New Congress Opens as Pelosi Seeks Speakership With Slim Margin

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The new U.S. Congress opened Sunday with Nancy Pelosi seeking the speakership for what could be the last time, relying on a slimmer Democratic majority and with the progressive and moderate wings of her party both clamoring for a new generation of leadership.

Neither flank of the Democratic Party offered an alternative to Pelosi, and the party will need to remain unified to elect a Democrat as House Speaker. Pelosi must win support from 50% of members voting -- during a global pandemic -- to claim another term leading the chamber.

“I’m fine,” Pelosi said last week when asked whether she has the support to continue as speaker, after the Democratic majority shrunk to 11 votes from 37 after Republican gains in the November election. The vote is ongoing.

For the past two years, Pelosi has been the Democrats’ main foil for President Donald Trump, and that’s helped keep her caucus unified despite the ideological spread from progressives like New York Representative Alexandria Ocasio-Cortez to centrists like Representative Josh Gottheimer of New Jersey. For the next term, Pelosi’s challenge is to keep the party marching behind President-elect Joe Biden’s agenda.

Pelosi, 80, the only woman to hold the speaker’s gavel, faced a mini-revolt in 2019 after Democrats regained the House majority in the midterm elections. Fifteen members of her party cast their ballots for someone else as speaker or voted present, and at least 10 of them will be part of the Democratic delegation again this year.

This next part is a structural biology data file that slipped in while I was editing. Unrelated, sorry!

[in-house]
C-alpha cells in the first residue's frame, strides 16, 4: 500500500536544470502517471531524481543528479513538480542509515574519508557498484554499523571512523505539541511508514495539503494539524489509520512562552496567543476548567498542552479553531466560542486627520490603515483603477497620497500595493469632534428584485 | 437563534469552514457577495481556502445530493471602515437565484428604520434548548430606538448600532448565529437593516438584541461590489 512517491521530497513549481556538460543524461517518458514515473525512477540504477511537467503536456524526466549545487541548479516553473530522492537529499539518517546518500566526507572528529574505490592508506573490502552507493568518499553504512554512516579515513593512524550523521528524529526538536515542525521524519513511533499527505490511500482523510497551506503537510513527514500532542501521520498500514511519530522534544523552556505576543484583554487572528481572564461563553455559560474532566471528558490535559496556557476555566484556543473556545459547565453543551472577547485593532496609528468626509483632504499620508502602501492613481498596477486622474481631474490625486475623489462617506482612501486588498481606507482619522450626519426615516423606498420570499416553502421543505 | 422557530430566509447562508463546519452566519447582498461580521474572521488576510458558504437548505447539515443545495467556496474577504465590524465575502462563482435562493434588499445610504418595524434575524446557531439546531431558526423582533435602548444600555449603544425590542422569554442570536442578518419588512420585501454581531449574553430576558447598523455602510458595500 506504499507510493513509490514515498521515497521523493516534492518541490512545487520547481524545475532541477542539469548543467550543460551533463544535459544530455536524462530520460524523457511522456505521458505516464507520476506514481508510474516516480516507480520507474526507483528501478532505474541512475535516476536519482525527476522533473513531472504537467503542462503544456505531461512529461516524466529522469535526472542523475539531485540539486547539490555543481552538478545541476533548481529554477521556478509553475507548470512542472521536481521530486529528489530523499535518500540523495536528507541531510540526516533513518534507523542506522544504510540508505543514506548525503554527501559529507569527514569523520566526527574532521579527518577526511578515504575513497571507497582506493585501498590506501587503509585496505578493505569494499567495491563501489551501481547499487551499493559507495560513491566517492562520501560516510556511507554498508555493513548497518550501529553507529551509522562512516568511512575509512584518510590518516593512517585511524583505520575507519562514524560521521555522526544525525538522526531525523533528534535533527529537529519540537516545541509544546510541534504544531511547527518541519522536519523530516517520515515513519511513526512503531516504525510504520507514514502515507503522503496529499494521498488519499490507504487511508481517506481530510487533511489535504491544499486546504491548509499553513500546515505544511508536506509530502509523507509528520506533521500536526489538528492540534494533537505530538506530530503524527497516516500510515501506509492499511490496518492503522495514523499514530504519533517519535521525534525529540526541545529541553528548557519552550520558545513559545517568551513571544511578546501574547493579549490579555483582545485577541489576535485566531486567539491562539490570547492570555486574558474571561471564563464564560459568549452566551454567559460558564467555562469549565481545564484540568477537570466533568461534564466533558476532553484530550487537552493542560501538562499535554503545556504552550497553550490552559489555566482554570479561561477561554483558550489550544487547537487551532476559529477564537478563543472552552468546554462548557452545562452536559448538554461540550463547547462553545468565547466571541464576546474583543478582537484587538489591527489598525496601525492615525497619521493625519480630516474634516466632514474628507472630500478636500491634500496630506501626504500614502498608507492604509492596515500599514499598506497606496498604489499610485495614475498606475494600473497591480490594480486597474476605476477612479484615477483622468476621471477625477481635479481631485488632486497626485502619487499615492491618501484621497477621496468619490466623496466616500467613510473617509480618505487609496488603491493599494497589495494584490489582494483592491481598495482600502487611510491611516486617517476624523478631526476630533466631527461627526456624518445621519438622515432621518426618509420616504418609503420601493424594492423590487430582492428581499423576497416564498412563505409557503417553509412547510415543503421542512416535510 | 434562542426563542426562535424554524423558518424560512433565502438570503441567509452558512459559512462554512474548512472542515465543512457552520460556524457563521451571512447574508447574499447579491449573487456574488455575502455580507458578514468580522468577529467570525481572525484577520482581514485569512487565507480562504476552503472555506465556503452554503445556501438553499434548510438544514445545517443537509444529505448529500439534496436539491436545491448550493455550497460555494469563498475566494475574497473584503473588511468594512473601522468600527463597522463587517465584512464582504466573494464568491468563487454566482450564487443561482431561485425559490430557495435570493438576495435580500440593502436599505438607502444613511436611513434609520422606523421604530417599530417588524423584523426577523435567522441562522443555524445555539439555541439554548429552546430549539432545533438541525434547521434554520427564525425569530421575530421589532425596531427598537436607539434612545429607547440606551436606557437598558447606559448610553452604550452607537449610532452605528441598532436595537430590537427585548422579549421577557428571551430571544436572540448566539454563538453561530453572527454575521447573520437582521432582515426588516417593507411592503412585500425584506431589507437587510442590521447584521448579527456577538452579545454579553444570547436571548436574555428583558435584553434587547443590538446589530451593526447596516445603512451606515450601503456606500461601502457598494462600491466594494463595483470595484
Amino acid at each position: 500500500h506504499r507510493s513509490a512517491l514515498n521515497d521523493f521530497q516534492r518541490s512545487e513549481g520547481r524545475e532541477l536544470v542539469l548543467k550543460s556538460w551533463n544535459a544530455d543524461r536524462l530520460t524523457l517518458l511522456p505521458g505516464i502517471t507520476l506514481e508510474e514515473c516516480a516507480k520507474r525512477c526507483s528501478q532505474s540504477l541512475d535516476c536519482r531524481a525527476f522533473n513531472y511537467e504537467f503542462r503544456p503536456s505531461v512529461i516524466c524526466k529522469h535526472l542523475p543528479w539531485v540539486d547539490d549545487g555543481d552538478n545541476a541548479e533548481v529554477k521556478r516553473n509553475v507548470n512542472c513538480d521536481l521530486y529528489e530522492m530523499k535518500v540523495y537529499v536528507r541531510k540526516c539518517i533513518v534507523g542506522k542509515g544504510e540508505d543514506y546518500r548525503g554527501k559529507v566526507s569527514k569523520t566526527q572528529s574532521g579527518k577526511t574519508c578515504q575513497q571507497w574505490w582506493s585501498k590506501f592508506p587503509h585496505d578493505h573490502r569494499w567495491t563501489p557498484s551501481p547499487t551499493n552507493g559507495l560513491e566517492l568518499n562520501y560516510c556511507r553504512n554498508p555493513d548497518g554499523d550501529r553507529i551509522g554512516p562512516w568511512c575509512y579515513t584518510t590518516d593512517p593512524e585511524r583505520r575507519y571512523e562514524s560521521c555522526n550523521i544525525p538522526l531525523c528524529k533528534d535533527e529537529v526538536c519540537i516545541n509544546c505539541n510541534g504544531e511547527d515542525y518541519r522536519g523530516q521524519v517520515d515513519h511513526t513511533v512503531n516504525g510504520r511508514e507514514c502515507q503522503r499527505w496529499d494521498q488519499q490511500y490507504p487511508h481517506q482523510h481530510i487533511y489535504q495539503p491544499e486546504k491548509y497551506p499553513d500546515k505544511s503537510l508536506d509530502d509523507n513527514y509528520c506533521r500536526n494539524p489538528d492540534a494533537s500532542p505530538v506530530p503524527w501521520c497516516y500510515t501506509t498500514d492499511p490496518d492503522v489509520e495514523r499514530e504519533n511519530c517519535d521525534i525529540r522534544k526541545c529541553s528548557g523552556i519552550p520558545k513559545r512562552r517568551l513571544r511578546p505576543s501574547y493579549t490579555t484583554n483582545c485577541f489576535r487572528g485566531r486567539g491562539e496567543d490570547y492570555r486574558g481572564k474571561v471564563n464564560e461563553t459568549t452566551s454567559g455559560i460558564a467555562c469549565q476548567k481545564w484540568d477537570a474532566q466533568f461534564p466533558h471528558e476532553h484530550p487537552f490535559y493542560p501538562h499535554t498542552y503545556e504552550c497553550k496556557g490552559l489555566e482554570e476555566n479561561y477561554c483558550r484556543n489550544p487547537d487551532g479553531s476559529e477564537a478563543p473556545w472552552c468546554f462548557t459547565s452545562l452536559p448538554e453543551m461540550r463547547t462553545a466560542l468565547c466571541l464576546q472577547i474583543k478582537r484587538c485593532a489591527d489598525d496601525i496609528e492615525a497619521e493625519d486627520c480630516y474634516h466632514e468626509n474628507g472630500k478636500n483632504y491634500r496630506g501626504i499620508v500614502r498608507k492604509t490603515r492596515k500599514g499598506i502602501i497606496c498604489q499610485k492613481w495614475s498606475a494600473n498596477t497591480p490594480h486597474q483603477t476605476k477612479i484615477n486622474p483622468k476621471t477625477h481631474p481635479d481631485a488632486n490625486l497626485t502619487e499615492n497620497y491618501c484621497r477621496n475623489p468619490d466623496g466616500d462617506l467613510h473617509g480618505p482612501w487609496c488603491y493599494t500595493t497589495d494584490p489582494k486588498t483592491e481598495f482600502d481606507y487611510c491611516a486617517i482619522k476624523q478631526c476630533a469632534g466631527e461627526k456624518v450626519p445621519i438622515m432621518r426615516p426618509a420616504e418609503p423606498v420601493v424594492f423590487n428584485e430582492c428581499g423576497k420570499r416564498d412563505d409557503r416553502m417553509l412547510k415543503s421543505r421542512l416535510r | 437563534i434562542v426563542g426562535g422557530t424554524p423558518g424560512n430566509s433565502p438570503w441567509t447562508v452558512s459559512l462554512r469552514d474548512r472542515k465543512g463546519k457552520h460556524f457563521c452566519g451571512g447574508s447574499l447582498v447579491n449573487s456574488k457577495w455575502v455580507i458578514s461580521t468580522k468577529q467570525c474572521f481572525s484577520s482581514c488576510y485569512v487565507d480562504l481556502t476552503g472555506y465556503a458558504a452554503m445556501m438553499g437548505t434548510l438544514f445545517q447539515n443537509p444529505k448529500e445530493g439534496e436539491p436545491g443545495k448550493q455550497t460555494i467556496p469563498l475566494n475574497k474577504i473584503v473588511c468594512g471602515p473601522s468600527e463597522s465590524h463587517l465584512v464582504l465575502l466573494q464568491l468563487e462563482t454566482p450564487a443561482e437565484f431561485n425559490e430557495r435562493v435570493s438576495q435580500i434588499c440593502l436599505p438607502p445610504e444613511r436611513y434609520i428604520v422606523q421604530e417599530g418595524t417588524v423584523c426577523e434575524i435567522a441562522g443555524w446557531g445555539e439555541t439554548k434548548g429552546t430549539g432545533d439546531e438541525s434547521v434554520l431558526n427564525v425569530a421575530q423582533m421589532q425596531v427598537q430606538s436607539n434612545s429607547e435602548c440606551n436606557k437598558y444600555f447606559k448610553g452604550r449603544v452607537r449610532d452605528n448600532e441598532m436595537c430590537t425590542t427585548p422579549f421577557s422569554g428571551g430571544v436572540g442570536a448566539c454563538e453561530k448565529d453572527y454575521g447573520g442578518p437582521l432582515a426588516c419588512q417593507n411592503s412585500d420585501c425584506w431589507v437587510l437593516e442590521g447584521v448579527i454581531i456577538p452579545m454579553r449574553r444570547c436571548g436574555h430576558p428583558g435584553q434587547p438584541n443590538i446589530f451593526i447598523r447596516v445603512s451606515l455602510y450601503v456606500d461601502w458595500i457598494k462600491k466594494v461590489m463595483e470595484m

Republicans have tried to stoke dissent among Democrats, particularly those from closely divided districts. Dan Conston, president of the Congressional Leadership Fund, the super-PAC for House Republicans, tweeted that, “We view any weak-kneed Democrats voting present or *conveniently* skipping the vote as a move to enable Pelosi and the left’s radical agenda -- we’ll be sure voters know exactly what they did.”

New York Democratic Representative Hakeem Jeffries formally put Pelosi’s name in nomination. Republican Wyoming Representative Liz Cheney nominated GOP House leader Kevin McCarthy of California for speaker. The majority party nominee typically readily claims the speakership.

Roll Call

The vote will take longer than usual because of procedures in place because of the pandemic. Illustrating the risks and the stakes for Pelosi, a special booth was constructed in the House gallery to allow voting by at least three members who are technically in quarantine because of exposure to Covid-19. Procedures that allowed for proxy voting in the last Congress haven’t been adopted in the current session.

Two Democrats and one Republican are expected to use the structure at the direction of the attending physician of Congress, Brian Monahan, according to an official.

Republican Representative Rodney Davis was among the GOP members who blasted the accommodation.

“This is against everything we have been told during the course of this pandemic for House operations,” Davis said. “To build this structure in the dark of the night only to only protect the votes that Pelosi needs to get re-elected speaker is shameful.”